Vet Services Hawkes Bay Ltd

Opening Hours: Find Your Clinic

When being cuddly is not cute…

Sharne Boys

Much like the human population, companion animals are becoming increasingly overweight. In New Zealand the statistics are alarmingly high and a significant proportion of the patients we see on a day to day basis are overweight.

Why should we care and why not just embrace our fuller-bodied pets? A concept that has in the past shocked clients, is that obesity is technically considered a chronic inflammatory disease. Also if we delve in a bit more it is likely one of the most prevalent iatrogenic diseases – this means it is often a disease that we directly cause. There are however a small percentage of cases where obesity is in fact related to another disease process. If this is the case often after a few questions, a physical examination and blood tests, your vet can determine if there is an underlying process that is responsible for weight gain.

Obese patients have several metabolic derangements that contribute to insulin resistance, inflammation and abnormal appetite control.  These abnormalities then in turn exacerbate obesity by changing metabolic rate and fat accumulation in abdominal organs. Obesity has been associated with various other conditions that are detrimental to your pets’ health. These conditions include:

-          Cardiopulmonary disease (heart and/or airway disease)

-          Insulin resistance (can lead to diabetes)

-          Osteoarthritis and other joint disorders like cruciate rupture  

-          Kidney disease

-          Liver disease

-          Hormonal disease

-          Increased anaesthetic risk

-          Pancreatitis

-          Impaired immune response

Last but not least, obese patients have a shorter lifespan compared to lean animals. Let’s be honest we want our pets in our lives as long as possible!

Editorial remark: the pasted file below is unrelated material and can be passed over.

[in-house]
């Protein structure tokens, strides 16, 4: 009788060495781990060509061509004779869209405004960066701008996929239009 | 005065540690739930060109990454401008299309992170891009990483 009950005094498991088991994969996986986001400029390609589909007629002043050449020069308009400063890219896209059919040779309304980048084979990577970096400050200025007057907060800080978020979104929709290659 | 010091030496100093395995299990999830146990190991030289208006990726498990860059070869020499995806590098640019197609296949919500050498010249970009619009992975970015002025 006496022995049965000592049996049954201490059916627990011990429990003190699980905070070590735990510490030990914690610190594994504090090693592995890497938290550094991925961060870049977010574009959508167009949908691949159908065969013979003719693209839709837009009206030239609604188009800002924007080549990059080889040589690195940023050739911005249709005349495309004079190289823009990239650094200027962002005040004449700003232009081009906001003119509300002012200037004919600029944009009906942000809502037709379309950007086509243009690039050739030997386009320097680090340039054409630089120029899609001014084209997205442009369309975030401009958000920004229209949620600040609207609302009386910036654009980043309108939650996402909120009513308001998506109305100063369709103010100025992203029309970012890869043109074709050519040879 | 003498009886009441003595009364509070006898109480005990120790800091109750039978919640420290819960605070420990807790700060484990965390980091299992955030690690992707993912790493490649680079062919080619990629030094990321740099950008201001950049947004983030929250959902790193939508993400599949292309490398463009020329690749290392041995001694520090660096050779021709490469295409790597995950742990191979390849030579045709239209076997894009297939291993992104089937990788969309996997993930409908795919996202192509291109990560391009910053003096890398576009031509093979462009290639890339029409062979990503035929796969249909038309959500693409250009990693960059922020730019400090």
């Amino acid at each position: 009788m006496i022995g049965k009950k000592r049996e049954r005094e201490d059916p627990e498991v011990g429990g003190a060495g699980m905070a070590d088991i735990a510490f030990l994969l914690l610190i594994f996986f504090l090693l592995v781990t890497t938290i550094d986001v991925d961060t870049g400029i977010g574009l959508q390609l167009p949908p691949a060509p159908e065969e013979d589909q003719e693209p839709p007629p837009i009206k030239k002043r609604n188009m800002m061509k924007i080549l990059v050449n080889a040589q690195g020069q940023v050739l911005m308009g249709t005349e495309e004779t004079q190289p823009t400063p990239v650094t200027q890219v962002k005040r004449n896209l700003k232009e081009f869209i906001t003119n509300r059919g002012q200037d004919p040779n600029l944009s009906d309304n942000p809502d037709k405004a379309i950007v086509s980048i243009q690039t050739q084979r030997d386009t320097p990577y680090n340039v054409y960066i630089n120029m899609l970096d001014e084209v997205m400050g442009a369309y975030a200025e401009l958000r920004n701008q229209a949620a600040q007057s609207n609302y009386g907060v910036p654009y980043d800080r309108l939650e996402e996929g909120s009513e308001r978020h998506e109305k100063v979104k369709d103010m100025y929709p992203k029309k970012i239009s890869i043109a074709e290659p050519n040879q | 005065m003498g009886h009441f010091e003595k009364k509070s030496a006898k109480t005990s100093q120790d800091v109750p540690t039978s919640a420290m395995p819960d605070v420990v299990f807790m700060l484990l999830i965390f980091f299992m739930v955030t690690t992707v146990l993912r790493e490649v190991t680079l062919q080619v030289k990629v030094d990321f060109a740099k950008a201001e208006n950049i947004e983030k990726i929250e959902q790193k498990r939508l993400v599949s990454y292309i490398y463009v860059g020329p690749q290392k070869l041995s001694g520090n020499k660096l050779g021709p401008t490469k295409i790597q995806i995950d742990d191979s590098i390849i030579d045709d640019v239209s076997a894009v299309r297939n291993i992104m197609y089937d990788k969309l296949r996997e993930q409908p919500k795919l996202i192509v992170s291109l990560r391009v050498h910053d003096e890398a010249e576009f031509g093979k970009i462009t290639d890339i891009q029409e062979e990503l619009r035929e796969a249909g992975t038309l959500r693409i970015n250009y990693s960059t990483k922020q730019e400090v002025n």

The good news is that for the most part we can fix this “disease” that we have caused. This may seem all too simple, but in general animals become overweight when their energy intake exceeds their energy expenditure. A good place to start is a weight loss programme, however as mentioned above unless you know your pet has gained weight from overfeeding and reduced exercise, it is prudent to check in with your vet first.

WEIGHT LOSS 101:

1.       Exercise!! Ways to encourage weight loss for your pet other than dietary adjustment includes regular walks, food dispensing toys, chase balls or treats, underwater treadmill (FYI Hawkes Bay does have a pet hydrotherapy clinic!), swimming, dog training classes.

2.       Diet. A basic place to start is cutting down/out treats (table scraps are a form of treats!) and reducing the total amount fed. Consistency is also key – make sure that everyone in the family is on the same page and try and feed the same amount at the same time. There are a few very good prescription diets out there that will speed up shedding the weight. Two of my personal favourites (not for myself but for pets…) is Hills Metabolic and Royal Canin Satiety.

3.       Monitor weight and body condition score. Take photos of your pet from above at monthly intervals as a means of monitoring. Also try and weigh your pet regularly (weighing at the clinic is free and they often get free cuddles too!)

4.       Consider a change in life stage. When animals get older and when they are neutered they are more prone to obesity. So if your pet has been speyed or castrated consider adjusting the amount that you feed.

Vet Services Hastings run the Porky Pets weight loss clinic. This is a free service and involves detailed discussions, progress updates and regular weigh ins. The only thing you have to pay for is the food. If you are interested in more information please contact the clinic and ask for Yvonne or Celina.

 

 

 

 

 

 

 

 

 

 

 

Back to Articles

Search